Aneurysm screening programme set for roll-out

Image caption Aneurysms involve the abnormal enlargement of the abdominal aorta blood vessel

A screening programme that aims to spot men at risk of a potentially fatal condition is to be rolled out across Scotland.

Men aged 65 will be offered a scan for signs of an abdominal aortic aneurysm in an effort to cut death rates.

In Scotland about 5% of men aged between 65 and 75 are believed to be at risk.

Figures indicate that when an aneurysm ruptures, 50%-80% of patients die despite access to medical treatment.

Ministers said the programme could save 170 lives a year by finding and treating aneurysms early.

'Hidden killer'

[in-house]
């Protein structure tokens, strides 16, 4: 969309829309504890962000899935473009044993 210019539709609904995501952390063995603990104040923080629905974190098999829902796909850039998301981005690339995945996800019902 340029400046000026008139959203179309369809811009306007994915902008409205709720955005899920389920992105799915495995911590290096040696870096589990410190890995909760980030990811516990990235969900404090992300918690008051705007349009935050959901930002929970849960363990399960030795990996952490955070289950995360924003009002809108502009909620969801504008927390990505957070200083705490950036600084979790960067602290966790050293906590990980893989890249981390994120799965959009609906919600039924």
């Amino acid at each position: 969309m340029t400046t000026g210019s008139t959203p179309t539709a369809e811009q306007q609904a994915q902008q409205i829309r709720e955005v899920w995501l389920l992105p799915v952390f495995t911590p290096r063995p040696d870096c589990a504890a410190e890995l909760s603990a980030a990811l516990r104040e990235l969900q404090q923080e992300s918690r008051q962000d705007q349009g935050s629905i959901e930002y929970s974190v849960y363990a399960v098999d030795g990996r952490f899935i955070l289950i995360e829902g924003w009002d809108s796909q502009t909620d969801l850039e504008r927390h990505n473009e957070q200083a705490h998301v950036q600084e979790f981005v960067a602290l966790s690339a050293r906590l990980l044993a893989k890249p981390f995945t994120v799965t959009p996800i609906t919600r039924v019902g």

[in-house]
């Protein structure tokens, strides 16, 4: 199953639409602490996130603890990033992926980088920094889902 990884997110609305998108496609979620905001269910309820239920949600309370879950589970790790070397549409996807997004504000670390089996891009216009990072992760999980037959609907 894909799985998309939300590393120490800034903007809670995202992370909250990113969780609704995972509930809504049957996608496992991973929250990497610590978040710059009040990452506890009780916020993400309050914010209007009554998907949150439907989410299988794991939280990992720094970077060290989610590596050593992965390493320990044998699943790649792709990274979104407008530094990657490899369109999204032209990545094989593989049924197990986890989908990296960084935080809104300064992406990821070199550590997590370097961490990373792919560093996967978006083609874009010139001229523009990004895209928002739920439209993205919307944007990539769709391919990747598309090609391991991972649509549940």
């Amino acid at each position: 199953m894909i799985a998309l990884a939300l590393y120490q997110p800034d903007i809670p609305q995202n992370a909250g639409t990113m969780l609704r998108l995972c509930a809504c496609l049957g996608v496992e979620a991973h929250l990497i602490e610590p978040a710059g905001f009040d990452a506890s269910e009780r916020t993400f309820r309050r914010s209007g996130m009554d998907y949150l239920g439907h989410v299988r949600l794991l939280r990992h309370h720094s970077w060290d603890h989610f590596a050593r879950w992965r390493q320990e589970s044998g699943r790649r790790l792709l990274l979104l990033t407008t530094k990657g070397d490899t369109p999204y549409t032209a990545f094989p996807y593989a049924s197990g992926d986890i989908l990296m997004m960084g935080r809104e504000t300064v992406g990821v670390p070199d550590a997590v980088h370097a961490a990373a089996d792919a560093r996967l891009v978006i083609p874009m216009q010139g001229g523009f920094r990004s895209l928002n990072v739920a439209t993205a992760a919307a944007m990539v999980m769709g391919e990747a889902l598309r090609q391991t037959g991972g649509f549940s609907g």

Health Secretary Nicola Sturgeon said: "Abdominal aortic aneurysms are a hidden killer which affects one in 20 men in Scotland, most of whom will be unaware that they have the condition.

"Sadly, the first sign of a problem for many men will be when the aneurysm ruptures and, by that time, it's often too late - if left unscreened more than 8 in 10 ruptures can prove fatal.

"But a simple 10-minute scan can detect the aneurysm, enabling treatment to begin and saving hundreds of lives each year."

The programme's annual running cost will be about £2m a year, once roll-out is completed by December 2013.

The service is expected to be cost-neutral, as screening should mean fewer emergency operations will need to be performed.

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